Fleetwood has played a key role in novel new trawl designs proven to radically reduce the amount of fish thrown back into the sea and wasted.
The work carried out involves a leading scientist, a respected trawl net manufacturer and a fisherman –all from Fleetwood.
And it could have a massive and positive impact on the fishing industry in Britain, especially as a looming ban on discarded fish in 2015 could cause more problems for Britain’s fishermen, and impose more expensive ways of disposing of unwanted fish.
Tests have now been completed and the results have proved hugely encouraging.
The work was carried out by the Centre for Environment, Fisheries and Aquaculture Science (CEFAS) after fishermen and prawners in Fleetwood and Whitehaven wanted to look at ways of reducing catches of unwanted fish – specimens too young and small for the food industry – without affecting their good catches .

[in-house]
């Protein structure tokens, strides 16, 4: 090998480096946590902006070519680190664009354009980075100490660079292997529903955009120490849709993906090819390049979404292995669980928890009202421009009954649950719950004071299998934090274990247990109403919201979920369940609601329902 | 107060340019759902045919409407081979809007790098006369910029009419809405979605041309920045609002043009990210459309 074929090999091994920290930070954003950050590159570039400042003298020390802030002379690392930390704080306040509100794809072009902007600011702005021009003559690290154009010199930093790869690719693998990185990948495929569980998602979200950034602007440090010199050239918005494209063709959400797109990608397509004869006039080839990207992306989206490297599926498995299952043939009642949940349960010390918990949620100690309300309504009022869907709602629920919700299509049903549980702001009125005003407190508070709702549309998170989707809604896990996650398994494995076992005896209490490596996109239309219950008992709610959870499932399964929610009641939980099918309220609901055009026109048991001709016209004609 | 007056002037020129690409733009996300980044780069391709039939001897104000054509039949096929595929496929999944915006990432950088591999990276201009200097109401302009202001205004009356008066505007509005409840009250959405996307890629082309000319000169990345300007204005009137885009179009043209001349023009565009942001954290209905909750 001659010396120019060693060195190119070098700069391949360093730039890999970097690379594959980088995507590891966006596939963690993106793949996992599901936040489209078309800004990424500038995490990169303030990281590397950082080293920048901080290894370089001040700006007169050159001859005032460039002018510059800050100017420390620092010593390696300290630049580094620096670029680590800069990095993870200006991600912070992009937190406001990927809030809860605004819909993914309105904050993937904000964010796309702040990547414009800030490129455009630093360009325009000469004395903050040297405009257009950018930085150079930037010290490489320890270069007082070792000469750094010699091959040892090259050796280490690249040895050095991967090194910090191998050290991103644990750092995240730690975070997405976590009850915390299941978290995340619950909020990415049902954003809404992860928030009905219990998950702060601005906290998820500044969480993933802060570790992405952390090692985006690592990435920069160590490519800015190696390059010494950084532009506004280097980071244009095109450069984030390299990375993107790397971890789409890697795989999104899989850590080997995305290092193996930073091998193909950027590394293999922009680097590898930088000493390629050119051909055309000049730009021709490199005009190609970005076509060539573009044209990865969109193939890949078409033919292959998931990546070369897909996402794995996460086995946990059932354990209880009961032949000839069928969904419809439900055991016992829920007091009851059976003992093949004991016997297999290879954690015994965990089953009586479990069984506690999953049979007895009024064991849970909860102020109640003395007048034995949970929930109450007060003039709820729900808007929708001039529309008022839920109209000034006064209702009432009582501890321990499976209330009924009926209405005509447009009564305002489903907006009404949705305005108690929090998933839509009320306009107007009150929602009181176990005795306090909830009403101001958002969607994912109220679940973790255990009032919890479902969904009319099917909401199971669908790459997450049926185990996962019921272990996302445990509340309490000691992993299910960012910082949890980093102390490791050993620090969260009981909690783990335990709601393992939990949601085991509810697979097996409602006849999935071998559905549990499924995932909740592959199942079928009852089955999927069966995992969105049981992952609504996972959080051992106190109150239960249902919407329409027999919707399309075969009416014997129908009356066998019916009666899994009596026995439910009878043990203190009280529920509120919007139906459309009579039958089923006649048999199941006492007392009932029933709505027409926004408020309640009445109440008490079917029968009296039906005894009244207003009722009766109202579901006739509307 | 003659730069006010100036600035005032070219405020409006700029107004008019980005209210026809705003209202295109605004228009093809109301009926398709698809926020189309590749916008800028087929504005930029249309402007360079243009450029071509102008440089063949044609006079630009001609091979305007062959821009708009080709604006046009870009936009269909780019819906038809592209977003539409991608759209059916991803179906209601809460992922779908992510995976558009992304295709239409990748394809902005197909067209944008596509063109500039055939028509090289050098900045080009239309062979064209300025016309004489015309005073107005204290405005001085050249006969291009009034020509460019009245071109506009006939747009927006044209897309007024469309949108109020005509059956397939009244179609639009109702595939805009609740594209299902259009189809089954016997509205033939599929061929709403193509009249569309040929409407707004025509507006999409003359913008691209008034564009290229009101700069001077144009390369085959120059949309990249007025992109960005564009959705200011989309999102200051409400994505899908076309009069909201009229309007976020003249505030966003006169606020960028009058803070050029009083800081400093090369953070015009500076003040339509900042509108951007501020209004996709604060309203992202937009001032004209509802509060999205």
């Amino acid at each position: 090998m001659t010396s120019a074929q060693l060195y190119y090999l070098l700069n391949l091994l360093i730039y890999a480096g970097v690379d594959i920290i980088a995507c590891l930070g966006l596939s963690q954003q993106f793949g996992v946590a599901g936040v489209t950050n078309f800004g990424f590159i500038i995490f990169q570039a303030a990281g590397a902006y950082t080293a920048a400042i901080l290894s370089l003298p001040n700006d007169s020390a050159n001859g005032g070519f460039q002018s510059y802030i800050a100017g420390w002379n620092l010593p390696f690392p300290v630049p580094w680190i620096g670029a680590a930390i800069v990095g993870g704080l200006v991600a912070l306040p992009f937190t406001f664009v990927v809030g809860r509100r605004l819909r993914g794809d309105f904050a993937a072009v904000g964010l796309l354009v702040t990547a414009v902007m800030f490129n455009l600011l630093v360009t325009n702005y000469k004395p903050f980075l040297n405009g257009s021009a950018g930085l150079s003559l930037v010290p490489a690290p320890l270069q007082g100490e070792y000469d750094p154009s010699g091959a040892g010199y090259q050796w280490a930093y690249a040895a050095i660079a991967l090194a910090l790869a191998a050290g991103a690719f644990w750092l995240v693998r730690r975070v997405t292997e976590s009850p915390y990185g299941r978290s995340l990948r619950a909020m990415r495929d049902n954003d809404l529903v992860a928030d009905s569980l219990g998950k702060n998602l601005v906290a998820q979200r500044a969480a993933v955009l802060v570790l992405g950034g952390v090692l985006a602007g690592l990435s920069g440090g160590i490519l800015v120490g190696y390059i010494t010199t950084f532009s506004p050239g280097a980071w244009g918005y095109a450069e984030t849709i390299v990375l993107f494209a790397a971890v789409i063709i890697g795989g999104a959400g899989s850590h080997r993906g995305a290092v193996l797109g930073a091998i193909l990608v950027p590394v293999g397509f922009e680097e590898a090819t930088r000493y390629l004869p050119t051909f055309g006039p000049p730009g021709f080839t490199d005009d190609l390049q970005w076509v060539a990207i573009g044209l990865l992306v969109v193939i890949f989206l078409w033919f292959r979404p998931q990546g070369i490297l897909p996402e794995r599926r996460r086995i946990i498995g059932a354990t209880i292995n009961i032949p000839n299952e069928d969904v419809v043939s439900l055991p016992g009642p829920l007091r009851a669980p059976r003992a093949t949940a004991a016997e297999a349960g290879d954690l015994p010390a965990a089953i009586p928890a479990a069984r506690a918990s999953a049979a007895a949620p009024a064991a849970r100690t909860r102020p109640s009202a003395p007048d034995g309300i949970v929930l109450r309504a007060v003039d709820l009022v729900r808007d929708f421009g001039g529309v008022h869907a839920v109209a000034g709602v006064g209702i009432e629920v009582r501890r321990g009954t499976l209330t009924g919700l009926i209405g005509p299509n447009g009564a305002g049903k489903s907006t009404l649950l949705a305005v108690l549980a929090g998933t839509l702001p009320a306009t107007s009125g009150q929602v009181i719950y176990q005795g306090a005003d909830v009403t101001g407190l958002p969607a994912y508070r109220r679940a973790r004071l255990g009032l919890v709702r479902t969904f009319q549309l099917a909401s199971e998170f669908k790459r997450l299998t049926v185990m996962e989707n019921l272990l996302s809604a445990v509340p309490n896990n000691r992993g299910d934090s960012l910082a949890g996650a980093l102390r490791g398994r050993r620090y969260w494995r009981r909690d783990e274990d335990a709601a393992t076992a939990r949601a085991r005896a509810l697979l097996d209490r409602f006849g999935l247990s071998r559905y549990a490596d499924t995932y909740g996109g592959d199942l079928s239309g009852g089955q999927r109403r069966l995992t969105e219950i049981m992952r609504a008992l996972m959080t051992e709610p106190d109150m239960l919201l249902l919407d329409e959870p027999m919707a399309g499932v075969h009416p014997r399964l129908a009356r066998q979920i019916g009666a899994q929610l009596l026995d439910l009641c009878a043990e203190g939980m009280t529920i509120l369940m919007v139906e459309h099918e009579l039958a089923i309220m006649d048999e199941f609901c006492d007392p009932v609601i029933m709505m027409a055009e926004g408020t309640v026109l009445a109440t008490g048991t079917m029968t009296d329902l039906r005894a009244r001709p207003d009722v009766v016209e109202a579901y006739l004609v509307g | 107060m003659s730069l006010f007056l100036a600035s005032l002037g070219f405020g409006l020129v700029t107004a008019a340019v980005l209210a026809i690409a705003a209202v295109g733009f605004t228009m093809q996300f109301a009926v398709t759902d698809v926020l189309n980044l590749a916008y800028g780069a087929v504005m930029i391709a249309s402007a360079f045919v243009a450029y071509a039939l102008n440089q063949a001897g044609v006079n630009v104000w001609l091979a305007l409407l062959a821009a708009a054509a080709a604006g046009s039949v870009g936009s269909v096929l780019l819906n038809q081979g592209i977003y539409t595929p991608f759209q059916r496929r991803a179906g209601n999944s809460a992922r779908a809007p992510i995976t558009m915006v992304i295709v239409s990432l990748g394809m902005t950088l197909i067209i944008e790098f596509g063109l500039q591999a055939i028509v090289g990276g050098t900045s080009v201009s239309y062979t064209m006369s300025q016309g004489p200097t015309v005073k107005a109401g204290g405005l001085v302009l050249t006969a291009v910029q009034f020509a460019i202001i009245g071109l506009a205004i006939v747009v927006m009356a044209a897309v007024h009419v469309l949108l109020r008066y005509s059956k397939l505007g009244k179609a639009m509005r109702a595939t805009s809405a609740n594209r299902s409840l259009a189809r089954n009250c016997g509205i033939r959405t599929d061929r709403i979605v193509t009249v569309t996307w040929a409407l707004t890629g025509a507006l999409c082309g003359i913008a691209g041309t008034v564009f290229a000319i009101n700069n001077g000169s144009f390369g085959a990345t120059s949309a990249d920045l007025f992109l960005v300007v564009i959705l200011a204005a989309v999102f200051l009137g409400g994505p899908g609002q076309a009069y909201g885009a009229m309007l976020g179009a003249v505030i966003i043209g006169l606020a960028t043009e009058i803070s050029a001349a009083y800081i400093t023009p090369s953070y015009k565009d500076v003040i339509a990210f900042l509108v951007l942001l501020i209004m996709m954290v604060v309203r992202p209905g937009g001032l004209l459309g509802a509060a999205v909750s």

CEFAS set to work on the North West Discards project, with funding from the Department for Environment, Food and Rural Affairs and other backers, and the scheme saw fishermen working with scientists.
Fleetwood man Shaun Doran, lead CEFAS scientist for Northern Britain, led the innovative design of the trawls which radically reduced discards.
Boris Nets in Fleetwood manufactured the new nets for the trials.
And Fleetwood skipper Gary Mitchinson, who owns the vessel Albion, was among the fishermen involved in trialling the new trawls.
Shaun, who comes from a fishing background, said; “We trialled the new designs, then made detailed assessments.
“What it means is that we can transform the way fishermen can work.
“The design doesn’t affect the amount of prawn, or sole or skate, they catch in any way.
“But it does stop a large amount of the discards.”
After early trials using designs created with several skippers, the project was whittled down to three designs which performed the best, with Shaun’s “floating bridal” design being the most effective.
“By not scraping along the seafloor, the design reduced the herding effect of small fish and avoided them being scooped into fishing nets.
Environment Minister Richard Benyon has now made a commitment to introduce selective trawls into prawn fisheries, proving the evidence gained from the scheme can result in wider policy.